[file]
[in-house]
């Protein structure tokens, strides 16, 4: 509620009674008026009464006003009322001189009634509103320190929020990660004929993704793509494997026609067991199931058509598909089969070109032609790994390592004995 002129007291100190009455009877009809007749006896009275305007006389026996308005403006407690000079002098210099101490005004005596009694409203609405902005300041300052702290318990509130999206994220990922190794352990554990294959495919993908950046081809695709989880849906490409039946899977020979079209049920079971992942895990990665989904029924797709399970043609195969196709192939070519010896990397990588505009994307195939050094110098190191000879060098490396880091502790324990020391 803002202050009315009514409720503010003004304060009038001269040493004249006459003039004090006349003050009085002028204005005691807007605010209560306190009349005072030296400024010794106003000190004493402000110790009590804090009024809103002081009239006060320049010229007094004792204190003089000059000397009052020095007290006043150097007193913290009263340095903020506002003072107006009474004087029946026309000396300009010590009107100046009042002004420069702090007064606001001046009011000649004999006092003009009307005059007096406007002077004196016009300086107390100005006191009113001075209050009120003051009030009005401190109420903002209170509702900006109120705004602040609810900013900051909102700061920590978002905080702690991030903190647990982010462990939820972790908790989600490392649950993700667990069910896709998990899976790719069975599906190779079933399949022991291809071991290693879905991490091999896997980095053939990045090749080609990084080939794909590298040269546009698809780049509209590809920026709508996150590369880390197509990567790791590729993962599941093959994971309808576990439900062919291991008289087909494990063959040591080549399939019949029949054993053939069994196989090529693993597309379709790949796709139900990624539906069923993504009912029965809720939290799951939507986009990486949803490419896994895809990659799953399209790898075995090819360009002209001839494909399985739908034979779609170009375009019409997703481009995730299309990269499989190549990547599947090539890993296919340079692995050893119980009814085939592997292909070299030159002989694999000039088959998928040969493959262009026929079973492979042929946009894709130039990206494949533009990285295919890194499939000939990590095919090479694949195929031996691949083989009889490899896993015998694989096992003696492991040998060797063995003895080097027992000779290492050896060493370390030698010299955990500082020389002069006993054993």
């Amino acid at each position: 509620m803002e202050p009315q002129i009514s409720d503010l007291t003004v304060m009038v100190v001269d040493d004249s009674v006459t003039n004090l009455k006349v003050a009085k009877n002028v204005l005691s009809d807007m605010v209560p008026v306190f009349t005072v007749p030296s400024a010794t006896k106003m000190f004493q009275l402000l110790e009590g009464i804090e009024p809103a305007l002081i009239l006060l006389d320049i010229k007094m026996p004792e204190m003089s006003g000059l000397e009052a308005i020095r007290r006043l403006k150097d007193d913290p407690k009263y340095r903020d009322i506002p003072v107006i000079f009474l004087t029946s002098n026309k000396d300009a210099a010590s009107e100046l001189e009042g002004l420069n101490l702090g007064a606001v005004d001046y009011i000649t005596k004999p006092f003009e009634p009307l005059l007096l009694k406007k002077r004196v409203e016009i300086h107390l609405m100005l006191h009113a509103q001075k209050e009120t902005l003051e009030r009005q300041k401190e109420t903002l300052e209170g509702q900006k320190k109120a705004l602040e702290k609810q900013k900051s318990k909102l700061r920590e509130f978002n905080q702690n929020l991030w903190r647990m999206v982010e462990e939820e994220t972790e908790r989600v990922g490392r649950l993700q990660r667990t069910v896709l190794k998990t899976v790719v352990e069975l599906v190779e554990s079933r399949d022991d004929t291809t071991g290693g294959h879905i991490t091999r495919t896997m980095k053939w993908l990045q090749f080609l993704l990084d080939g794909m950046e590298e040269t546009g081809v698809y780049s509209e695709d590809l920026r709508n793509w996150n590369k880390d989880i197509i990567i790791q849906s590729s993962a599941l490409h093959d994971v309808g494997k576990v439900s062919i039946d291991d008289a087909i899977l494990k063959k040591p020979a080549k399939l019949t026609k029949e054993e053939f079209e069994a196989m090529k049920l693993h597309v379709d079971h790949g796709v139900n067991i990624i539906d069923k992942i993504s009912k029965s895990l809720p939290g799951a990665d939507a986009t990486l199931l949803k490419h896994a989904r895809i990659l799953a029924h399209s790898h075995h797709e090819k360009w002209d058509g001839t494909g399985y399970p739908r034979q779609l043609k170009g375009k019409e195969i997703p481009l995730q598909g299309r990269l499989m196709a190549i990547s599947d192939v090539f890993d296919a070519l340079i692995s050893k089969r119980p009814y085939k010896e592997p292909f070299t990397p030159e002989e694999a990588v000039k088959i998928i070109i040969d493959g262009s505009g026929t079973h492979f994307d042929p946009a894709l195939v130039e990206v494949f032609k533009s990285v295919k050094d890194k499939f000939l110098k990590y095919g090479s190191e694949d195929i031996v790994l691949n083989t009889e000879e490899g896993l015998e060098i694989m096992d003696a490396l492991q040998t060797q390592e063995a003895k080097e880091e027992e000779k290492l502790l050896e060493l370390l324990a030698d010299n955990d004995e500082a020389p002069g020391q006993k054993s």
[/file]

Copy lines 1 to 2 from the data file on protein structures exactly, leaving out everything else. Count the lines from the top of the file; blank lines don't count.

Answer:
[in-house]
């Protein structure tokens, strides 16, 4: 509620009674008026009464006003009322001189009634509103320190929020990660004929993704793509494997026609067991199931058509598909089969070109032609790994390592004995 002129007291100190009455009877009809007749006896009275305007006389026996308005403006407690000079002098210099101490005004005596009694409203609405902005300041300052702290318990509130999206994220990922190794352990554990294959495919993908950046081809695709989880849906490409039946899977020979079209049920079971992942895990990665989904029924797709399970043609195969196709192939070519010896990397990588505009994307195939050094110098190191000879060098490396880091502790324990020391 803002202050009315009514409720503010003004304060009038001269040493004249006459003039004090006349003050009085002028204005005691807007605010209560306190009349005072030296400024010794106003000190004493402000110790009590804090009024809103002081009239006060320049010229007094004792204190003089000059000397009052020095007290006043150097007193913290009263340095903020506002003072107006009474004087029946026309000396300009010590009107100046009042002004420069702090007064606001001046009011000649004999006092003009009307005059007096406007002077004196016009300086107390100005006191009113001075209050009120003051009030009005401190109420903002209170509702900006109120705004602040609810900013900051909102700061920590978002905080702690991030903190647990982010462990939820972790908790989600490392649950993700667990069910896709998990899976790719069975599906190779079933399949022991291809071991290693879905991490091999896997980095053939990045090749080609990084080939794909590298040269546009698809780049509209590809920026709508996150590369880390197509990567790791590729993962599941093959994971309808576990439900062919291991008289087909494990063959040591080549399939019949029949054993053939069994196989090529693993597309379709790949796709139900990624539906069923993504009912029965809720939290799951939507986009990486949803490419896994895809990659799953399209790898075995090819360009002209001839494909399985739908034979779609170009375009019409997703481009995730299309990269499989190549990547599947090539890993296919340079692995050893119980009814085939592997292909070299030159002989694999000039088959998928040969493959262009026929079973492979042929946009894709130039990206494949533009990285295919890194499939000939990590095919090479694949195929031996691949083989009889490899896993015998694989096992003696492991040998060797063995003895080097027992000779290492050896060493370390030698010299955990500082020389002069006993054993």